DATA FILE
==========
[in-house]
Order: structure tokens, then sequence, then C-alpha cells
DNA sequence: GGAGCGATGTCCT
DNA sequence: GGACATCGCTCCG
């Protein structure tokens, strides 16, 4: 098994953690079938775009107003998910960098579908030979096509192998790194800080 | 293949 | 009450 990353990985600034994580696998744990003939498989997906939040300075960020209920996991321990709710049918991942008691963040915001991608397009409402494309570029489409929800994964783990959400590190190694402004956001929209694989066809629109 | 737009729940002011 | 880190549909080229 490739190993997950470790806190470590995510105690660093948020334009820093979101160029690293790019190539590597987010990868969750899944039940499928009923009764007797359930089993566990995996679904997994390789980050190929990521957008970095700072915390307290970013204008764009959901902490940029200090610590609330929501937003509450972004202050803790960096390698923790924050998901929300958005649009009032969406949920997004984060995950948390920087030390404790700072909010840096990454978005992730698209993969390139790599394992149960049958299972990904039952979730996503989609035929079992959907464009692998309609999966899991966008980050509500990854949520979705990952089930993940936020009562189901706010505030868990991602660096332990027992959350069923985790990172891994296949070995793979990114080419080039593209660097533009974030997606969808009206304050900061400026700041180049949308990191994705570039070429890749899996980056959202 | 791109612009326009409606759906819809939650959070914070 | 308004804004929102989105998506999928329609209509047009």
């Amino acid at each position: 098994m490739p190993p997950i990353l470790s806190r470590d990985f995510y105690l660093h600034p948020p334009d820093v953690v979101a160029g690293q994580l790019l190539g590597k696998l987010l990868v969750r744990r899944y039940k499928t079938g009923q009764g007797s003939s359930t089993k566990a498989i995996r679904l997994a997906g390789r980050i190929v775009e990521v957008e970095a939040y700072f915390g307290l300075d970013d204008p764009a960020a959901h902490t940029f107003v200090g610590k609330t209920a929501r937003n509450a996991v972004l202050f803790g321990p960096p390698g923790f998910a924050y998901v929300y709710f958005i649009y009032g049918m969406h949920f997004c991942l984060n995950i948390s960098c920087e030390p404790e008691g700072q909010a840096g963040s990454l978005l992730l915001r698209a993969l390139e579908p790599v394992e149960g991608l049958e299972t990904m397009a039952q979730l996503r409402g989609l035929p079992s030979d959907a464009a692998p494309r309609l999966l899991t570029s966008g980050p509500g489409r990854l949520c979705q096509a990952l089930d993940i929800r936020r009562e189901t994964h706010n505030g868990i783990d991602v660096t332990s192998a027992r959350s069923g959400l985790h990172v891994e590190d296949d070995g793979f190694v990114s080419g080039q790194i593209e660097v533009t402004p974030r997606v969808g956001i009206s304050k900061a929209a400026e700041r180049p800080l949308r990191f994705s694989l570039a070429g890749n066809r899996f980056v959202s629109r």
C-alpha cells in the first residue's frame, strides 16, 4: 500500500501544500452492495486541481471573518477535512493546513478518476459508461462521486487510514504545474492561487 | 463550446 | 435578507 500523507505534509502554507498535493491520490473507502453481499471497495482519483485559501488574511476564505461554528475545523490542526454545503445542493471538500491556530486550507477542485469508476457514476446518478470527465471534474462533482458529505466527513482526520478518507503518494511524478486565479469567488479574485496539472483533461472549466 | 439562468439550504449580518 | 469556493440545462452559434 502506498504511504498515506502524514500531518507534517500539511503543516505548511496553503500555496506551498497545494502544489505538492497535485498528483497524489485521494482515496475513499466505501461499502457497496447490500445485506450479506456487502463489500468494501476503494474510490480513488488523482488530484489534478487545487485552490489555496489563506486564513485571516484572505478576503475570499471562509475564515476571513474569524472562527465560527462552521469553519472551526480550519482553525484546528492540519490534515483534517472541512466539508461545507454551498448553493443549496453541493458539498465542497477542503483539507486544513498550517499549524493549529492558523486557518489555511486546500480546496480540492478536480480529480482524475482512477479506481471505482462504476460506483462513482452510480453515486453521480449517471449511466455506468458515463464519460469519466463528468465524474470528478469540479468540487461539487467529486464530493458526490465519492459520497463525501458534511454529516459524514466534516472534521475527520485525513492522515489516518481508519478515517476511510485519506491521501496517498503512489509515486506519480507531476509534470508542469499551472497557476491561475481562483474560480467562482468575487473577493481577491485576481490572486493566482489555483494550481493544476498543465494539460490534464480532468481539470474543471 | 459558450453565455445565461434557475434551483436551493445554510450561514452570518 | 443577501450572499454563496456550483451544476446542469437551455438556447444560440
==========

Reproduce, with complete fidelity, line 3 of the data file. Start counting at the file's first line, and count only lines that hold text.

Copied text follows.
DNA sequence: GGAGCGATGTCCT